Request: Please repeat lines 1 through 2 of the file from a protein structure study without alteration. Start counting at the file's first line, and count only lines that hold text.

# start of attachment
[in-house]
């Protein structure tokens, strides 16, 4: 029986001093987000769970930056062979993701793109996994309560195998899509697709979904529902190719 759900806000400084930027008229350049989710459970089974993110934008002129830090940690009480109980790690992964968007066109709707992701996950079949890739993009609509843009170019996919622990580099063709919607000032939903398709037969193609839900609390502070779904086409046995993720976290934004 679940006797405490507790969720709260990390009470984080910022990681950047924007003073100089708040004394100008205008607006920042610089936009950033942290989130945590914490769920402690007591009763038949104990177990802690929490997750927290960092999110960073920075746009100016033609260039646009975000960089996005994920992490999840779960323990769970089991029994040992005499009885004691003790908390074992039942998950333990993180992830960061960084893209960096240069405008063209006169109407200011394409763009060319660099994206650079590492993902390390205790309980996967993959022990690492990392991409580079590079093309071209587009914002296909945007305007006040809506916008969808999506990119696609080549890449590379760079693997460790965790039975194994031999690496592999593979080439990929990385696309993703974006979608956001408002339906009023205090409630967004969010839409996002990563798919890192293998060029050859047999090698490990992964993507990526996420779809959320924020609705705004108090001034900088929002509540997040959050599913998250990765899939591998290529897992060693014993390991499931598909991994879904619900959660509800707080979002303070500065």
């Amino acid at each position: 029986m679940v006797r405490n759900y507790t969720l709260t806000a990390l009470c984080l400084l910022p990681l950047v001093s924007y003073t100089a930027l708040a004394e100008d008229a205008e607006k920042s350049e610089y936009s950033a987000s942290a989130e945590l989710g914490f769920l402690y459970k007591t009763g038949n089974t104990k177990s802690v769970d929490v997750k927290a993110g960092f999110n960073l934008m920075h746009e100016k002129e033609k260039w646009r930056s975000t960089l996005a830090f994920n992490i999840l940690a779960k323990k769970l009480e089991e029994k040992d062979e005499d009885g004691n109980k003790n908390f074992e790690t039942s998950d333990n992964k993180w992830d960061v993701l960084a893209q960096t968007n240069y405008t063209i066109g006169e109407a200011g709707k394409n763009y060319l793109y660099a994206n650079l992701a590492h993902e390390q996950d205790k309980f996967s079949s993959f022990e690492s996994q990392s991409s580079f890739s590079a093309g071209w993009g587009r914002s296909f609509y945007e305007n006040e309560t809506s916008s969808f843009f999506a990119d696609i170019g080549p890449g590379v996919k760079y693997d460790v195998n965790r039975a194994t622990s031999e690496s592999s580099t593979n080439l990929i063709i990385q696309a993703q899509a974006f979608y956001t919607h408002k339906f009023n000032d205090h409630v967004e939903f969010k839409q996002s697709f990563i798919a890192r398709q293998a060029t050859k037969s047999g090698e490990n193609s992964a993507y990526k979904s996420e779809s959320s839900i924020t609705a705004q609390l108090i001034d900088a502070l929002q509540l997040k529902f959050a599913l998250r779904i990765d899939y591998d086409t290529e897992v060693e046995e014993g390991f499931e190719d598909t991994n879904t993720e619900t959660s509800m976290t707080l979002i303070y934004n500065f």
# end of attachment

[in-house]
């Protein structure tokens, strides 16, 4: 029986001093987000769970930056062979993701793109996994309560195998899509697709979904529902190719 759900806000400084930027008229350049989710459970089974993110934008002129830090940690009480109980790690992964968007066109709707992701996950079949890739993009609509843009170019996919622990580099063709919607000032939903398709037969193609839900609390502070779904086409046995993720976290934004 679940006797405490507790969720709260990390009470984080910022990681950047924007003073100089708040004394100008205008607006920042610089936009950033942290989130945590914490769920402690007591009763038949104990177990802690929490997750927290960092999110960073920075746009100016033609260039646009975000960089996005994920992490999840779960323990769970089991029994040992005499009885004691003790908390074992039942998950333990993180992830960061960084893209960096240069405008063209006169109407200011394409763009060319660099994206650079590492993902390390205790309980996967993959022990690492990392991409580079590079093309071209587009914002296909945007305007006040809506916008969808999506990119696609080549890449590379760079693997460790965790039975194994031999690496592999593979080439990929990385696309993703974006979608956001408002339906009023205090409630967004969010839409996002990563798919890192293998060029050859047999090698490990992964993507990526996420779809959320924020609705705004108090001034900088929002509540997040959050599913998250990765899939591998290529897992060693014993390991499931598909991994879904619900959660509800707080979002303070500065």